Tuesday December 18th the Sun in its apparent eastward motion along the ecliptic, moves out of the constellation Scorpius the Scorpion and into the constellation of Sagittarius the Archer. This is the true or actual position of the Sun as opposed to the pseudoscience of astrology which usually has the astrological Sun one constellation ahead or east from the Astronomical Sun’s position.
Comet Wirtanen (69P) has brightened enough to be seen with binoculars and easily captured with a camera. This picture was taken around 6:30 pm CST on December 15th while the skies were hazy with high cirrus clouds and a first quarter Moon over the southern horizon. That combined with light polluted skies of the Kansas City metropolitan area brightened the skies and made the comet not visible with the naked eye but easy to find as it was near the Pleiades open star cluster.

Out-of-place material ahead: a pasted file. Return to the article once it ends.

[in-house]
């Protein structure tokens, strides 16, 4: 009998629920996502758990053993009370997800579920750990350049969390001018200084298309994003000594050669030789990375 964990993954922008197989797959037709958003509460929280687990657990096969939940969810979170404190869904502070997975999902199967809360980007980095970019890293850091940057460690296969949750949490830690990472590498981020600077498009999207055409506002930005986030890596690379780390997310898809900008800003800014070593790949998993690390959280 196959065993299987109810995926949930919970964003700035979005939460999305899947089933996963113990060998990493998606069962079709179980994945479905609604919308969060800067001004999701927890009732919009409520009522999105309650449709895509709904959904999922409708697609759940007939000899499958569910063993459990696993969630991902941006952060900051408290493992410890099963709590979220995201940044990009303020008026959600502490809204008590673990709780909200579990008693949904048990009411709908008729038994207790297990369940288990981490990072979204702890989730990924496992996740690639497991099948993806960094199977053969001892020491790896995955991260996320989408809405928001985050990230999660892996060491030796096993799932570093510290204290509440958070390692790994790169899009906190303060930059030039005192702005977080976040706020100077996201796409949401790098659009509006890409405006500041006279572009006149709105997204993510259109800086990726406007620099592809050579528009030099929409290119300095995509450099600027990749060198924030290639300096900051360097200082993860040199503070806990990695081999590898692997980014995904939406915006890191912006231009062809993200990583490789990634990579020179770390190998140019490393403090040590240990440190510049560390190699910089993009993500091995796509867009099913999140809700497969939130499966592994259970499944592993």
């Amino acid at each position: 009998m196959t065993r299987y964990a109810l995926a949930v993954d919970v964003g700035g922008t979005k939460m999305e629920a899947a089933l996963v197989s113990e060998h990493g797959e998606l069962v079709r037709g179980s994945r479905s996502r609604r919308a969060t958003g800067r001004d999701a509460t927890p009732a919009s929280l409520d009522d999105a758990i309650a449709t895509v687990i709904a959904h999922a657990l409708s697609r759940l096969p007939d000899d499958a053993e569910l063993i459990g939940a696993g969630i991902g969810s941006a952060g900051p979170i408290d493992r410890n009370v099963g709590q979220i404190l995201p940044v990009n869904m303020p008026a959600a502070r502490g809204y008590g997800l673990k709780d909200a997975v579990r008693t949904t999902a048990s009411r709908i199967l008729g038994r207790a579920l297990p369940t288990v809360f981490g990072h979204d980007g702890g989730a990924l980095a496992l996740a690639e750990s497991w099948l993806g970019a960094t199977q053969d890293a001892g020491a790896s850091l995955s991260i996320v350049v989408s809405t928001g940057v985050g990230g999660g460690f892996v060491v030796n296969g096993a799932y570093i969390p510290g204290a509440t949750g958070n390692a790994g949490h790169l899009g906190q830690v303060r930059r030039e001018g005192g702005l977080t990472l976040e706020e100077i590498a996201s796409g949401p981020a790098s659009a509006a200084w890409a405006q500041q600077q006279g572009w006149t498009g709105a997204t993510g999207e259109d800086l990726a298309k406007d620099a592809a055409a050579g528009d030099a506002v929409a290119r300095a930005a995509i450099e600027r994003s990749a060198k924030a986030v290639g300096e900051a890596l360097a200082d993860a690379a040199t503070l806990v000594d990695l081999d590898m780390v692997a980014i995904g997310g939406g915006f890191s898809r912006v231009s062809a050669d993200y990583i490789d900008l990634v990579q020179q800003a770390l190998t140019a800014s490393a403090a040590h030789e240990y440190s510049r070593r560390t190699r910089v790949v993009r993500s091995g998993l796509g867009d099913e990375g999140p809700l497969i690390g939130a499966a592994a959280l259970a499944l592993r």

The picture was taken with a Canon Rebel EOS T7i camera with the following settings: 135 mm lens; 13 second exposure time; aperture 5.6; and ISO 32000. The 13 second exposure time was long enough to show short length star trails as the Earth rotated.
This evening, December 16th Comet Wirtanen will still be within a few degrees from the Pleiades again making it fairly easy to locate.
With the Moon waxing from first quarter through full Moon phase and moving past the comet over the next few days means that the comet will not be too visible until the Moon passes by and rises after the comet does. The animated graphic, below, shows the motion of the Moon and the comet between December 15th through December 24th. By the 23rd the comet will be within a few degrees from the bright star Capella in Auriga the Charioteer.